The best known of the inhibitor hormones; inhibits growth and prolongs dormancy.
Explains phototropism by suggesting that increased acidity in the walls of certain cells (stimulated by the hormone auxin) increases their flexibility and expandability, so that more water can diffuse into the cells and cause cell elongation.
Movement of substances across cell membranes that requires energy expenditure on the part of the cell; contrasts with passive diffusion, or osmosis.
The pathway from the root surface to the core by which water moves along cell walls and through intercellular spaces, bypassing the cells themselves.
One in a class of plant hormones that stimulates (among other things) cell elongation, secondary tissue growth, and fruit development.
One in a class of plant hormones that promotes cell division and tissue growth.
Plant in which blooming is not affected by photoperiod, so that flowering occurs independently of the duration of day and night.
A plant hormone that controls fruit ripening and promotes senescence (aging).
Name given to the hypothetical hormone that might control flowering in plants.
One of a class of plant hormones that stimulates stem elongation, germination, and conversion of the embryonic food source into usable sugars.
Reaction of a plant to gravity; a stem grows against gravity, roots toward gravity.
A hormone is a chemical that affects the ways in which an organism functions; it is produced in one part of the plant body but, by traveling to target cells throughout the body, affects many other parts as well.
One in a class of plant hormones that inhibits growth and prolongs dormancy in buds and seeds.
Hormone-stimulated leaf loss; caused by the formation of a weak, thin-walled abscission layer at the base of the leaf.
Plant in which blooming is affected by photoperiod so that flowering occurs when the hours of darkness in a 24-hour photoperiod fall below a certain level.
The passive diffusion of water across a membrane. Osmotic concentration refers to the concentration of solutes (dissolved substances) in the water; when the osmotic concentrations of two regions differ, water will flow from the area of low concentration to the area of high concentration. In contrast, the solutes themselves will flow from areas of high osmotic concentration to areas of low osmotic concentration.
Vascular tissue composed of cells that are living at maturity; transports the products of photosynthesis throughout the plant body.
An organism's response to the length of day and night within a 24-hour period (photoperiod); in many plants, this phenomenon determines when flowering will occur.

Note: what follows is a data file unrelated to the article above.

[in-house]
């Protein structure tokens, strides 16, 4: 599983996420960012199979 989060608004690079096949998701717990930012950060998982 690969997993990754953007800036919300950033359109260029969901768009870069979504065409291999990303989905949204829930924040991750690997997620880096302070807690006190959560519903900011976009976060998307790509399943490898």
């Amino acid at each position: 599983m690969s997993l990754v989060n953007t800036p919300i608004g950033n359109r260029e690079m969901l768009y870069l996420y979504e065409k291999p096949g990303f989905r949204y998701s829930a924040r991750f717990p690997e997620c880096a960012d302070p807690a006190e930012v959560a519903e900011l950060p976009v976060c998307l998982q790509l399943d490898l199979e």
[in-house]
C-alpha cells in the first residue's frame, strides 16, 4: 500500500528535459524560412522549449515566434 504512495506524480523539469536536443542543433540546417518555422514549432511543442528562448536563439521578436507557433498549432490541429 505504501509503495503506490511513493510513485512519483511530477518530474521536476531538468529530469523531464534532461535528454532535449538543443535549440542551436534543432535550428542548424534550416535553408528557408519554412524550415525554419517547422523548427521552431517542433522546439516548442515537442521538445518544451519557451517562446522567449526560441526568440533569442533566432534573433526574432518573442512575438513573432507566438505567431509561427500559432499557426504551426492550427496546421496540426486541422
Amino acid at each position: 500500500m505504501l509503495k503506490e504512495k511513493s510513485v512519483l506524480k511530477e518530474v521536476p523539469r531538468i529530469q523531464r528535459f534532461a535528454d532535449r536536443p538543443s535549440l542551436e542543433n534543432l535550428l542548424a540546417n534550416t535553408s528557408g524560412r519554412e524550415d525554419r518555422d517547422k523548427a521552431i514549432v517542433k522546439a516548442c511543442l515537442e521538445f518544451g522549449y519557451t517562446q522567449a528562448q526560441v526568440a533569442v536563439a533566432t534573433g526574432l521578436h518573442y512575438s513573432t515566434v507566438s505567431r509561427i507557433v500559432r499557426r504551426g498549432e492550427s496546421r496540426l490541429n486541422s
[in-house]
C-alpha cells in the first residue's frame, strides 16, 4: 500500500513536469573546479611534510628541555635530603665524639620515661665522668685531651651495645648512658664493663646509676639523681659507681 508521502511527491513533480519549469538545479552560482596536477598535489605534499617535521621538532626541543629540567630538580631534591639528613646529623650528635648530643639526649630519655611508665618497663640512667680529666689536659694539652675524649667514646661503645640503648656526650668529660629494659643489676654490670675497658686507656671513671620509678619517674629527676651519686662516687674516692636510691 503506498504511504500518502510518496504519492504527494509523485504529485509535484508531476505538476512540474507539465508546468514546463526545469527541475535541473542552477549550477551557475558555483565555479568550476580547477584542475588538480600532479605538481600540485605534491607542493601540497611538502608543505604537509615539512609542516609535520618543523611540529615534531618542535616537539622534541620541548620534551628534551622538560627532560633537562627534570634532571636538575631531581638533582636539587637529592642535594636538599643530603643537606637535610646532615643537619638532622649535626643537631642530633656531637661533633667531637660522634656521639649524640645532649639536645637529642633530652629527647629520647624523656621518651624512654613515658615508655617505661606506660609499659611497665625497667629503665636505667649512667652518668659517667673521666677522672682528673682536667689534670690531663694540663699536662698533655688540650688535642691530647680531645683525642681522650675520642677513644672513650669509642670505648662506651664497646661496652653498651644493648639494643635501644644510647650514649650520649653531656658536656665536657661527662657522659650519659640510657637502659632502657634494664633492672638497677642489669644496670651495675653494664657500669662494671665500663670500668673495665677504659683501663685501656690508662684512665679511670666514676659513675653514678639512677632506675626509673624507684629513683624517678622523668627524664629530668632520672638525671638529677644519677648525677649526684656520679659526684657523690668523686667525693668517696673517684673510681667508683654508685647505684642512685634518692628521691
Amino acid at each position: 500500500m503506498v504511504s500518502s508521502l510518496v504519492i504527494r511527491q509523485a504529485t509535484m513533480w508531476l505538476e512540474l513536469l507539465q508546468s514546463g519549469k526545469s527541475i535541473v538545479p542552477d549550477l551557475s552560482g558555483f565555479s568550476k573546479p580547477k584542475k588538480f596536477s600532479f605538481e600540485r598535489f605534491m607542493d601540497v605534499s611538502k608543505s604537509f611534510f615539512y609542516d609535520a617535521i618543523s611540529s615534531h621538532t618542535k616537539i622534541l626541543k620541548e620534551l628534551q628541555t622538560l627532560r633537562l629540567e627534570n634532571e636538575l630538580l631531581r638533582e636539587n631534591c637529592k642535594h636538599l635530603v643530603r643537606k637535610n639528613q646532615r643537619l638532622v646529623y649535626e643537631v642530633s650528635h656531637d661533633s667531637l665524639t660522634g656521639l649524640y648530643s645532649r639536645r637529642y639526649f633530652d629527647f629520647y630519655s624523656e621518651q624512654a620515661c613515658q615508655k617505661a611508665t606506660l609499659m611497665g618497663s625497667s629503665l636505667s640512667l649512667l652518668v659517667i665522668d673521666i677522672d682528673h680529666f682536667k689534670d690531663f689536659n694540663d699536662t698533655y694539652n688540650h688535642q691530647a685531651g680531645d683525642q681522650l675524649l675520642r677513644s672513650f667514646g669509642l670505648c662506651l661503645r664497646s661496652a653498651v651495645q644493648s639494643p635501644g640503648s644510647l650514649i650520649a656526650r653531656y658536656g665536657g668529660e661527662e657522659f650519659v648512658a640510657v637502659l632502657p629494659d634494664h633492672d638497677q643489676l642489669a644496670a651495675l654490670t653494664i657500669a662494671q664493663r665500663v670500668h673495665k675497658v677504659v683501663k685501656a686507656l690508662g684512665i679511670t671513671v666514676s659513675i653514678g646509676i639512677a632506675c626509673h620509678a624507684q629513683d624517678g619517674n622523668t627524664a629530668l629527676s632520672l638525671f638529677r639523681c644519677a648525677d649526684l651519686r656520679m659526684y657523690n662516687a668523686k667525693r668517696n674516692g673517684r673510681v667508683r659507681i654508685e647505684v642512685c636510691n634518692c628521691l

The process by which plants and other autotrophic organisms convert light energy into vital organic materials.
The growth of a plant toward a light source, resulting from the rapid elongation of cells on the dark side of the plant; stimulated by auxin.
Pigment in leaves that allows them to measure the duration of day and night.
The mechanism by which sugars are transported through the phloem, from sources to sinks; dependent upon the high turgor pressure of sources and the low turgor pressure of sinks.
An outgrowth of a plant root that provides an increased surface area for the absorption of water and dissolved minerals from the soil.
Plant in which blooming is affected by photoperiod so that flowering occurs when the hours of darkness in a 24-hour photoperiod rise above a certain level.
A living conductive cell of phloem.
Regions of the plant, such as growing tissues, that are in need of nutrients; characterized by low turgor pressure.
Nutrient-rich region, such as a leaf, that supplies sugars for the rest of the plant; characterized by high turgor pressure.
The pathway from the root surface to the core by which water enters the root hair membrane and travels through the cytoplasm of adjacent cells, via channels that connect their contents.
A cell that receives hormone signals.
Transpiration-Adhesion-Ttension-Cohesion; the mechanism by which scientists theorize that fluids are pulled upward through the xylem (driven by transpiration, the evaporation of water from the leaf, and the cohesion between water molecules).
Reaction of a plant to touch; results from differential cell elongation.
The process by which a plant loses water to its environment through evaporation.
Long-term growth of a plant toward or away from a stimulus as a result of differential cell elongation.
Relatively rapid, easily reversible plant movement, occurring in response to a stimulus, that results from changes in turgor pressure in certain plant cells.
The force that the contents of a plant cell exert on the cell wall after the osmotic entry of water into the cell.
Mechanism of internal water and nutrient transport, made up of the vascular tissues xylem and phloem, that is characteristic of tracheophytes.
A conductile component (either xylem or phloem) of the system that transports food and nutrients throughout the plant body.
The pressure that causes water to move across a membrane; water always moves naturally from areas of higher water potential to those of lower water potential.
Vascular tissue composed of cells that are dead at maturity; transports water and dissolved minerals upwards from the roots to the shoot.